It’s shocking to hear Karin Dreijer Andersson’s voice break on the first track of The Knife’s new record. What we’ve come to even think of as her voice has actually been an eerily treated combination of human and machine tones. She’s used a cyborg’s voice to sinisterly, surreally express lots of pain and discomfort before, but the point in which she, a human woman, reaches the far end of her range has been elaborately hidden. It’s crazy how recognizable she’s sounded peeking out from a digital shadow. On “A Tooth For an Eye,” stretched out, screaming, she seems finally flesh and blood. It’s hardly a relief.
Ten years or so since their first hit “Heartbeats”, and it’s hard to even state how influential the band has become. It’s like synth-pop speaks an entirely new language because of Sweden’s Dreijer siblings. Where James Murphy’s LCD Soundsystem sounded like the graceful send-off to decades of synthesized influences, the Knife’s 2006 masterpiece Silent Shout felt like a beginning of something new. Vocal manipulation is as important to modern music as guitar tone or drum sound once was, and no one has used the technique to more deliberate, uncanny effect. About two bands a week debut singles that press releases describe as “Knife-esque”, heavy with synthetically melodic steel drum sounds and vague, dark suggestion. On Shaking the Habitual, Olof Dreijer crafts deviously complex dystopian techno rhythms that make all those new bands sound instantly dated. If The Knife still even make dance music, it’s for a fucking weird club.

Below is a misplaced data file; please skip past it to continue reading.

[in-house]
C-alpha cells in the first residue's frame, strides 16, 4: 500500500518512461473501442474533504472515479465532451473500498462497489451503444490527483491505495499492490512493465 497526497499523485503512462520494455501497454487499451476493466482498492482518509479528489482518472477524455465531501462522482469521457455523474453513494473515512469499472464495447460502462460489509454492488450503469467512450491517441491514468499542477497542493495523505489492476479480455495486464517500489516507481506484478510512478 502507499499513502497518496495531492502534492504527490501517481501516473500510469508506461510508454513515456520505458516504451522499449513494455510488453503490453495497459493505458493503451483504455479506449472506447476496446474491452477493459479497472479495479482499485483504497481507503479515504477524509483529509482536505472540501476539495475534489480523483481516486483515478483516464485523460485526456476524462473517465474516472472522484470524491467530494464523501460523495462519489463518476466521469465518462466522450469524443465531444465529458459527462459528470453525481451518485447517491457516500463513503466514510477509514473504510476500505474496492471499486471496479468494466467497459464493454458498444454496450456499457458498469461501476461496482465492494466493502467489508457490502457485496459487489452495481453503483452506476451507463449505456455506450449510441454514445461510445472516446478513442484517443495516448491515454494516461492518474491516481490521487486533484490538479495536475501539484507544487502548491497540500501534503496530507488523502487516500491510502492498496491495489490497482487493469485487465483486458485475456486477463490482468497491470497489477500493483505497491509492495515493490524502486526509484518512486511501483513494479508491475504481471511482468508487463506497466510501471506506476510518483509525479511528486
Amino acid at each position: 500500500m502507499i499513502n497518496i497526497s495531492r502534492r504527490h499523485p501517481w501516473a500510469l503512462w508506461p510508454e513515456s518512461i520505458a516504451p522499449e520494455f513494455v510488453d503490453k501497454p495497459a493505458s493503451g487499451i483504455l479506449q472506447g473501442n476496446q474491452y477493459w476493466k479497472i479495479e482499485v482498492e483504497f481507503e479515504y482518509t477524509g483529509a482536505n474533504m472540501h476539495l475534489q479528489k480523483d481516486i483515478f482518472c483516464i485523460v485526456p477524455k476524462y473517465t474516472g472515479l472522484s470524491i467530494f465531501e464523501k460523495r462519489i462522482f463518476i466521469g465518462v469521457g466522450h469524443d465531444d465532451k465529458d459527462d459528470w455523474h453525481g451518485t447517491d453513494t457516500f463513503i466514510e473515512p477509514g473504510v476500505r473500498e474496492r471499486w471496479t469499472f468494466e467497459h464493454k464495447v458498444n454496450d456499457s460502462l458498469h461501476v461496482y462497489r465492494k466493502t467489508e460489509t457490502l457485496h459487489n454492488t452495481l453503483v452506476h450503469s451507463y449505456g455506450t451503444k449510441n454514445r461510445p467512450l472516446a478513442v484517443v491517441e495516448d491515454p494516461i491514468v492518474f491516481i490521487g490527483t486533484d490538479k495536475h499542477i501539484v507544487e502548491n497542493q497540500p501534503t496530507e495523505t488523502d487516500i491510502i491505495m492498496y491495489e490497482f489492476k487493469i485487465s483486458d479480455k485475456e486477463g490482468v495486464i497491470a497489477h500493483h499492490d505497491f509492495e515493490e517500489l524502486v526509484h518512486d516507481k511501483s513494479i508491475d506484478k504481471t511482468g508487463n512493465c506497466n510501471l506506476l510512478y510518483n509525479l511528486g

Their new record is formally challenging, to put it mildly. Its title’s narrowest interpretation is literal, describing an attempt to disrupt the way we routinely consume records on the edges of our lives, streaming from gadgets meant to do other things. Its very size is willfully out of step, a formidable 90-minute monster in direct opposition to eroding attention spans. There’s a perversity in how they lay down that challenge to pay sustained attention, and then test your limits even further, pausing the record for 20 full minutes of brooding ambient drone. Or how they layer beats into “Full of Fire”’s impossibly delirious stacks, emulating pressure building in your temples until your head might finally explode. It’s frequently assaulting and noncommercial. The torture they felt over taking the “Heartbeats” ad money that paid for Silent Shout isn’t about to be repeated, unless stress migraines decide to really start marketing themselves.
Compare it to a truly off-putting piece of recent music like Scott Walker’s Bish Bosch for some perspective on how far they go to actually repel a listener, though. Sure, they too can take things to excesses on the border of absurdity and disgust. (I mean, “Without You My Life Would Be Boring” starts on the words, “a handful of elf pee…”) But their music feels way more connected and contained than the “pure unlistenable art” description that’s already setting in. It seethes with rage at the outside world, but it doesn’t keep itself sequestered from it.